• Village Voice Media - Child Sex Trafficking, a popular online destination for escort services owned by Village Voice Media, has been <a href="" target="_hplink">repeatedly accused of enabling child sex trafficking</a> via its classified ads. In response, <a href="" target="_hplink">27 companies, such as Best Buy and Starbucks</a>, have pulled advertisements from Village Voice publications.

  • Wells Fargo - Discriminatory Mortgage Lending

    Wells Fargo, the nation's largest residential home mortgage originator, has been accused of <a href="" target="_hplink">predatory and discriminatory lending practices toward black and hispanic customers</a>. In July 2012, the bank paid $175 million in a settlement over allegedly unfair loans it made between 2004 and 2009.

  • Monsanto - Farmer Exploitation

    Agricultural biotechnology corporation Monsanto has been accused of <a href="" target="_hplink">exploiting farmers</a> in a variety of ways in several countries, including Argentina, Brazil and India. A lawsuit is currently pending over <a href="" target="_hplink">poor working conditions for its farmers</a>, while its promotion of genetically modified cotton and soy beans has <a href="" target="_hplink">allegedly caused significant problems for local farmers</a>.

  • Apple - Foreign Working Conditions

    After a <a href="" target="_hplink">rash of worker suicides at Foxconn</a>, the Chinese manufacturer responsible for making some Apple products, the California technology company was broadly criticized for <a href="" target="_hplink">exploiting cheap foreign labor</a>. An ensuing audit by Apple found that Foxconn had violated Chinese labor laws, <a href="" target="_hplink">leading the company to pledge to increase pay and reduce worker hours</a>.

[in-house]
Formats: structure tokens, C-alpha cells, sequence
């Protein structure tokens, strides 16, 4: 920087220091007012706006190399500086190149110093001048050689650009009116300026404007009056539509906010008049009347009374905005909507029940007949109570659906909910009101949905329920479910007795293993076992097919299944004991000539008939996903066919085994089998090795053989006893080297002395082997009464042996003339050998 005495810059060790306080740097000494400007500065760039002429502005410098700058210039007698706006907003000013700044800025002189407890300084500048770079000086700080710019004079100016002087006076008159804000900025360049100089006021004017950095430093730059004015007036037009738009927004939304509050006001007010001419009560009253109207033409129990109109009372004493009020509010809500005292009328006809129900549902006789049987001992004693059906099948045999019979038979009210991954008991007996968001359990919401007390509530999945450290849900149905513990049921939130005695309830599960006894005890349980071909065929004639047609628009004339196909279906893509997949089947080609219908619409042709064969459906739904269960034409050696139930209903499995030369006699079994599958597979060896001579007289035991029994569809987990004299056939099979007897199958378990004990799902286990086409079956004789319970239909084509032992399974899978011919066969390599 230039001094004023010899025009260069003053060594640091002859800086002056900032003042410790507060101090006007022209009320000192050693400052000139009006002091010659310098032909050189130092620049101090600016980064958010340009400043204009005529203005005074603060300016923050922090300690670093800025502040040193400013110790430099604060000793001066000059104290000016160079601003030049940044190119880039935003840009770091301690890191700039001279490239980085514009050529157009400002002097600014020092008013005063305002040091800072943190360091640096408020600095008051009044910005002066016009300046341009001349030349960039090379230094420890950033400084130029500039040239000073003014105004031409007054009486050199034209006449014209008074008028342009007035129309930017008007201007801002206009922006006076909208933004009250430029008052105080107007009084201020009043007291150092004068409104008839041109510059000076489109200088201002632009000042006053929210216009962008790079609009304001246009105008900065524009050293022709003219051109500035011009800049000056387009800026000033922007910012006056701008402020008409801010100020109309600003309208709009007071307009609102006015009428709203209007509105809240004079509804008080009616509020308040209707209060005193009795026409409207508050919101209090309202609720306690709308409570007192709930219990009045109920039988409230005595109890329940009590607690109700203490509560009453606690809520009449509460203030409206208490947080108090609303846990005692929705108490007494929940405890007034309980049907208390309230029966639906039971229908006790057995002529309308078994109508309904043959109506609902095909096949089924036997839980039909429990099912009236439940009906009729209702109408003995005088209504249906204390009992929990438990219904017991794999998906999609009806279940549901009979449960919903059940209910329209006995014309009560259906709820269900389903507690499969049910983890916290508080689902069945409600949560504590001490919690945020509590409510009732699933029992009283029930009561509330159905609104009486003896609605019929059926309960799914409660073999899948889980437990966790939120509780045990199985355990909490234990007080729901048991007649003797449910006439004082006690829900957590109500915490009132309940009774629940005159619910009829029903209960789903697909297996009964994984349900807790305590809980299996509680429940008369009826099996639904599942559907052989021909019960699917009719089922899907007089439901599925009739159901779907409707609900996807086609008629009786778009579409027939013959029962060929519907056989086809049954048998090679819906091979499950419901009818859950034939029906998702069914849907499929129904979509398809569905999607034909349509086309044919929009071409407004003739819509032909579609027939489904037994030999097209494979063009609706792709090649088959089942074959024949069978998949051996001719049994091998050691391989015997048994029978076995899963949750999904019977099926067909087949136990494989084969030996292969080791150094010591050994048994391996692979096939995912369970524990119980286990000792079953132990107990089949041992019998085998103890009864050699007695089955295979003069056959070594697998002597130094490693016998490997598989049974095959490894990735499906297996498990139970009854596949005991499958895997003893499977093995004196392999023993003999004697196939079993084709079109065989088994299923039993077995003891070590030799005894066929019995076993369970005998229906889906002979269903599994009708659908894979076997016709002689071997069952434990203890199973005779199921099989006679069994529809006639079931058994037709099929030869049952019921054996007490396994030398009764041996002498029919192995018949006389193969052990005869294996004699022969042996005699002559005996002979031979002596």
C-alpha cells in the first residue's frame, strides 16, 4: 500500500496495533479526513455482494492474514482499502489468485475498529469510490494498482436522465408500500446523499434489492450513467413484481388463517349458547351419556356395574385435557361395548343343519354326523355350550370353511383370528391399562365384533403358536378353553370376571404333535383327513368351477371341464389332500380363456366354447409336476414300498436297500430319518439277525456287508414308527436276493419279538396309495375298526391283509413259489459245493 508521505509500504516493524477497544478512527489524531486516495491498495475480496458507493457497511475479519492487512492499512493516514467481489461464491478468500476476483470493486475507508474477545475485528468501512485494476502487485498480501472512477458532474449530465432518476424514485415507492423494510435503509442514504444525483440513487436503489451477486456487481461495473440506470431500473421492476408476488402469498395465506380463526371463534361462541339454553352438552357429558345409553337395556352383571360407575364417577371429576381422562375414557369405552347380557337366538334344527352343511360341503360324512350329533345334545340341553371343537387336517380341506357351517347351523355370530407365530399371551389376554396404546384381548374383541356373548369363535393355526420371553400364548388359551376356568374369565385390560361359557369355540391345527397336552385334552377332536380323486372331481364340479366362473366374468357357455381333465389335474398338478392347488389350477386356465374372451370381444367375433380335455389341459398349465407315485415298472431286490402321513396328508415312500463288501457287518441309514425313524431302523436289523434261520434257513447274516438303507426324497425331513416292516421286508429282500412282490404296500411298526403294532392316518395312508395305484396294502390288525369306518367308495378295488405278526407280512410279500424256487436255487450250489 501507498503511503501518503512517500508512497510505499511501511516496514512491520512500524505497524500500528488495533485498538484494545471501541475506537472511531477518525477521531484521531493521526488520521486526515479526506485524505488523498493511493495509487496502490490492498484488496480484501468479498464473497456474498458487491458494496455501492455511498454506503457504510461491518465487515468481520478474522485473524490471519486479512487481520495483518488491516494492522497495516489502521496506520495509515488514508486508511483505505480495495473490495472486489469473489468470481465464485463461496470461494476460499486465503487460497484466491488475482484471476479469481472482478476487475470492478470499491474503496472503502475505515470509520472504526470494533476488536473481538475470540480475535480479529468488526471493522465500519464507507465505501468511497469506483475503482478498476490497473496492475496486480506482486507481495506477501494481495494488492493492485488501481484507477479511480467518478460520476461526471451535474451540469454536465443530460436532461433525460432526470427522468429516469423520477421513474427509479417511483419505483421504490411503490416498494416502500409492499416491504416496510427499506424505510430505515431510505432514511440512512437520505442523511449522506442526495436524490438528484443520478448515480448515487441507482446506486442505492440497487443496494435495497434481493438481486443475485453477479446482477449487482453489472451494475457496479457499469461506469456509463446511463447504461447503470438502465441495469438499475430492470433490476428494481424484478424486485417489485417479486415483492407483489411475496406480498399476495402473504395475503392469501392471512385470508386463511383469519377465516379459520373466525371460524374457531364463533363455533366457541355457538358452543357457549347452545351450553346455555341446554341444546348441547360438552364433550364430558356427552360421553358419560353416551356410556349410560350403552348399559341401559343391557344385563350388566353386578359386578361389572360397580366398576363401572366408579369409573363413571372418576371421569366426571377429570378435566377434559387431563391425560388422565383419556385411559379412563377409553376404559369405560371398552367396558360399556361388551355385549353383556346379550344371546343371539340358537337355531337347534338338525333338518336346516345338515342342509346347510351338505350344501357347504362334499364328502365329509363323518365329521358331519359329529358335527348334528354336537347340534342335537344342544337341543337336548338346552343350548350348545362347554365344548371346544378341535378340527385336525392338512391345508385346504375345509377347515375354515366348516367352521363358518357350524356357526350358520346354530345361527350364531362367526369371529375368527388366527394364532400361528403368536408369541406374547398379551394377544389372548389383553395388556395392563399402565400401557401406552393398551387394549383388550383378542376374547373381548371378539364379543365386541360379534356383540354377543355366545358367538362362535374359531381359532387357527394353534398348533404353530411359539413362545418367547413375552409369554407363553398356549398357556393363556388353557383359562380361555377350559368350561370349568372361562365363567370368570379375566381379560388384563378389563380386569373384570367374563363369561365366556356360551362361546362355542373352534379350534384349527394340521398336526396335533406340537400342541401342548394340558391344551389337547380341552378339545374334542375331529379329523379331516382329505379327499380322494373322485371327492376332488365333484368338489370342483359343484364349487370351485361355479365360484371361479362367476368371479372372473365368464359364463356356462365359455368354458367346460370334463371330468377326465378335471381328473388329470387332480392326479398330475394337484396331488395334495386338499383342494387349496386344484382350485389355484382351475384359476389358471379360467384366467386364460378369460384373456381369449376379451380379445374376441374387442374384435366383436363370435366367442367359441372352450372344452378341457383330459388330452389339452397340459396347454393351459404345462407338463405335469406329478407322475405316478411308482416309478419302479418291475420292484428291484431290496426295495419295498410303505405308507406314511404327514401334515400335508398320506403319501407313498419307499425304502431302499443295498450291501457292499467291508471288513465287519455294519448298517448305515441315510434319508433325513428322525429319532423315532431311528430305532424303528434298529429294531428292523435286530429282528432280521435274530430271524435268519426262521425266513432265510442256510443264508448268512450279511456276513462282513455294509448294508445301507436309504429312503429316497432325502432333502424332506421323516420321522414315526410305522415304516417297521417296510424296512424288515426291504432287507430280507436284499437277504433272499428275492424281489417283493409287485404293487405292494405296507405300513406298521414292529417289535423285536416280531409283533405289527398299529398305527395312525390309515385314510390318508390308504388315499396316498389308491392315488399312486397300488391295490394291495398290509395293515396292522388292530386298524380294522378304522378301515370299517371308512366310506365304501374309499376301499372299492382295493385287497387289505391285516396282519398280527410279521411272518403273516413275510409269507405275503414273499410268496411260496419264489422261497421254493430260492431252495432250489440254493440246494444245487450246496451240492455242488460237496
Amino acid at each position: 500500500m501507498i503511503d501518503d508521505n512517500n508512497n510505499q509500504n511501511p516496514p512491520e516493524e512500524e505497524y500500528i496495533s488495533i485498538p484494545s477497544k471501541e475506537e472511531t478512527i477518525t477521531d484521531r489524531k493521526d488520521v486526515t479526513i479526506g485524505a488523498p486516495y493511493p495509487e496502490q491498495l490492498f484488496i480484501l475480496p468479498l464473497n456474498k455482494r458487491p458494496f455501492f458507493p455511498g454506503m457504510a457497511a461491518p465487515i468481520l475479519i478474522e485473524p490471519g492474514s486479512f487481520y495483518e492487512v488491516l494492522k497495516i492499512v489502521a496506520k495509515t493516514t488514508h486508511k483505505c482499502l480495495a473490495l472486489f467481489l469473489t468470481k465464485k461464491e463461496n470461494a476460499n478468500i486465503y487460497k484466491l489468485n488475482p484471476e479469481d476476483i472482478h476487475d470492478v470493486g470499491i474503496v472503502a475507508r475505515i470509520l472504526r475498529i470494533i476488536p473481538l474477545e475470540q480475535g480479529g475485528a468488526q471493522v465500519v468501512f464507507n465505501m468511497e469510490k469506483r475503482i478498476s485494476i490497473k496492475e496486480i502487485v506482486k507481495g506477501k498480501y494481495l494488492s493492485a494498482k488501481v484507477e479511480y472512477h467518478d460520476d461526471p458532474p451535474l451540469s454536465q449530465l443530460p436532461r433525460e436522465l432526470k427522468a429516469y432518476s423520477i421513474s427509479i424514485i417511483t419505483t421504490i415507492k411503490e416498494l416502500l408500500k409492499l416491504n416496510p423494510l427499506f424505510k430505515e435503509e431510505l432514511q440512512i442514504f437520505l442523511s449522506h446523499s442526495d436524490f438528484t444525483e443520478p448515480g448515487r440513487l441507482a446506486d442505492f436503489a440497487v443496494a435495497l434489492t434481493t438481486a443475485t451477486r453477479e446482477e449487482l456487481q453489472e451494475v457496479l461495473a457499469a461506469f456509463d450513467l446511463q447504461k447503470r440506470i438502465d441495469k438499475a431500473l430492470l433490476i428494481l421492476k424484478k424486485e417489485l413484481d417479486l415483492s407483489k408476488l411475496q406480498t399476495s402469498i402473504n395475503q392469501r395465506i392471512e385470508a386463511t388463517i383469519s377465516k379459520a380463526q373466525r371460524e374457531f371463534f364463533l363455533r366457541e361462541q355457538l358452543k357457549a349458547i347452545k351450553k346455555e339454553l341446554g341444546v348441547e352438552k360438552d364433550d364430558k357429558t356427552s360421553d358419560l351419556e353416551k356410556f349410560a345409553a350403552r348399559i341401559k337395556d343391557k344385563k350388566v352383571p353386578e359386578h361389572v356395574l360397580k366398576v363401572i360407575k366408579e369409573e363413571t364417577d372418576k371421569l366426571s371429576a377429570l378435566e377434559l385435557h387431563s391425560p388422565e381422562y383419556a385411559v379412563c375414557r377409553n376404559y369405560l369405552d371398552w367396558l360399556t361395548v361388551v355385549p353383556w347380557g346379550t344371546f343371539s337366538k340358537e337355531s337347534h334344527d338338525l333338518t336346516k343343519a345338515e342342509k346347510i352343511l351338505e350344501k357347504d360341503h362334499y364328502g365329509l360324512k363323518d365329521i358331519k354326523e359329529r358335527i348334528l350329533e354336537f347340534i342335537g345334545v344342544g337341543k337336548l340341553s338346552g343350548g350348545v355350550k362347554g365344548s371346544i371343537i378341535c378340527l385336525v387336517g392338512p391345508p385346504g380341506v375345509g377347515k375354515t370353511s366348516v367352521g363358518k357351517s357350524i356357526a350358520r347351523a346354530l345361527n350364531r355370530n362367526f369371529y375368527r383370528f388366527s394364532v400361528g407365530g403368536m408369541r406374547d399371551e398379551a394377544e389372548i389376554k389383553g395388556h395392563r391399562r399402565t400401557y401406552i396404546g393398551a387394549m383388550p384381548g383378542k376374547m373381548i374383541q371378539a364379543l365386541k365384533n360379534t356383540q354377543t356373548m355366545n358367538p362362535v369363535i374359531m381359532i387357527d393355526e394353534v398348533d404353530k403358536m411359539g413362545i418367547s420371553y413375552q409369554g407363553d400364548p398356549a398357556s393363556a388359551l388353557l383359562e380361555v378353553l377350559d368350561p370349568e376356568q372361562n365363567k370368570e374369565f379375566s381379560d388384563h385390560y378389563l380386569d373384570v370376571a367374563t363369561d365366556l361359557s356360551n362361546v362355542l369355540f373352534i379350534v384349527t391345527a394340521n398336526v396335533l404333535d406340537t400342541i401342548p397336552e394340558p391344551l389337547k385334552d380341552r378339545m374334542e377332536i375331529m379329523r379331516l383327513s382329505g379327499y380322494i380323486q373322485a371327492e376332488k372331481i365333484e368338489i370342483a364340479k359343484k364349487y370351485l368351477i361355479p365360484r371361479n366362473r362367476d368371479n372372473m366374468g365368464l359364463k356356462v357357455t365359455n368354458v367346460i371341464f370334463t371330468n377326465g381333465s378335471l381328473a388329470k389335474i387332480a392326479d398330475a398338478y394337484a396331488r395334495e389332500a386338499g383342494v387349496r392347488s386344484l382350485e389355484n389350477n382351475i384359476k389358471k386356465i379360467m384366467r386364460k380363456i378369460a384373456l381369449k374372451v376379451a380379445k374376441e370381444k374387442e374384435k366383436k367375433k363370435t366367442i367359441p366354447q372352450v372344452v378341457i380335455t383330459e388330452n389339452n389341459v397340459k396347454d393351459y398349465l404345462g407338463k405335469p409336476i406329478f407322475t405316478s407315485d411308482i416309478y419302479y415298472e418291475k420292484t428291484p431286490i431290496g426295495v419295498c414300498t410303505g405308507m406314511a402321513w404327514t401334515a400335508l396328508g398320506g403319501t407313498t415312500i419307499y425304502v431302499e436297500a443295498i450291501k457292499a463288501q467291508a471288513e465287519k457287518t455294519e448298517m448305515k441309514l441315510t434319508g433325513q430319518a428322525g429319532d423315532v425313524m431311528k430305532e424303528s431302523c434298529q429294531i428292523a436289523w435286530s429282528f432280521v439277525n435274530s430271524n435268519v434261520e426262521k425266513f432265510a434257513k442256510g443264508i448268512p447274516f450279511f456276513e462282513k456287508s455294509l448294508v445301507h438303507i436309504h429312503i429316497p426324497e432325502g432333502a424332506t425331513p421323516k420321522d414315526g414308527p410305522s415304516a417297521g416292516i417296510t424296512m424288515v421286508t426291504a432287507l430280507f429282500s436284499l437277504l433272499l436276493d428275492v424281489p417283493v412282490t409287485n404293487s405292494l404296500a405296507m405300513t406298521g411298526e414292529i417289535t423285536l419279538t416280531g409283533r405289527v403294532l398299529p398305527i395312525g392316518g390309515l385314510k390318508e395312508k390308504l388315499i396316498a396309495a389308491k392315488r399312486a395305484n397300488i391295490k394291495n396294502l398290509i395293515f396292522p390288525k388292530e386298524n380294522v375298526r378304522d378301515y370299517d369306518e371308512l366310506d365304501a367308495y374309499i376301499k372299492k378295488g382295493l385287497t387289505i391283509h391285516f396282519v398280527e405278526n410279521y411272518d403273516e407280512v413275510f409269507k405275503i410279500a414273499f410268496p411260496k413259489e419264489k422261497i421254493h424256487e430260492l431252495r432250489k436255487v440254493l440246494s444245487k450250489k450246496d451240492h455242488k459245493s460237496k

• Domino's - Gluten-Free Pizza

    Domino's raised the ire of those with Gluten allergies and celiac disease when it began advertising a pizza with gluten-free crust. Critics say that since the dough was made alongside Domino's regular crust, it often <a href="" target="_hplink">still contained gluten and could cause allergic reactions </a>, Fox News reported.

  • Walmart - Sex Discrimination

    In a massive class-action lawsuit, <a href="" target="_hplink">Walmart was accused of denying pay raises and promotions to female employees</a> based on gender. The Supreme Court ultimately sided with Walmart in June 2011, saying female employees couldn't constitute a class, but a subsequent <a href="" target="_hplink">lawsuit has now been filed by around 2,000 employees based on similar claims</a>.

  • Girl Scout Cookies - Rain Deforestation

    Girl Scouts of U.S.A. <a href="" target="_hplink">were criticized for contributing to destruction of the rain forest</a> when two scouts petitioned the organization to cease using palm oil in their cookies. The oil is often harvested at plantations made by clearing rain forest acreage.

  • Gap - Child Labor

    Gap, the largest U.S. apparel retailer, found itself in the middle of a media firestorm in 2007 when it admitted it may have <a href="" target="_hplink">unknowingly used child labor in India for the production of one of its clothing lines</a>, ABC News reported.

  • Pepsi - Environmental Impact

    In 2003, <a href="" target="_hplink">Pepsi found itself in trouble over its use of water at bottling plants in India</a>. In a nation plagued by frequent water shortages, Pepsi was accused of diverting water away from citizens to make its product, the <em>New York Times</em> reported.

  • Taco Bell - Genetically Modified Food

    Taco Bell set off a debate on the merits of genetically modified food in 2000 when it was found that its store-bought <a href="" target="_hplink">taco shells were made from a type of modified corn only approved as animal feed</a>, CNN reported.

  • Camel Cigarettes - Teen Smoking

    Camel cigarettes was targeted for <a href="" target="_hplink">contributing to teen smoking in the late '90s</a> when a report found that the number of American youths smoking daily had increased 73 percent from the company's debut of corporate mascot Joe Camel in 1998 until 1996, the New York <em>Daily News</em> reported.

  • Nestlé - Breastfeeding

    Nestlé was accused of endangering babies in third world countries in the 1970s and 1980s by <a href="" target="_hplink">promoting infant formula that posed health risks</a> not found in traditional breastfeeding, <em>The New York Times</em> reported.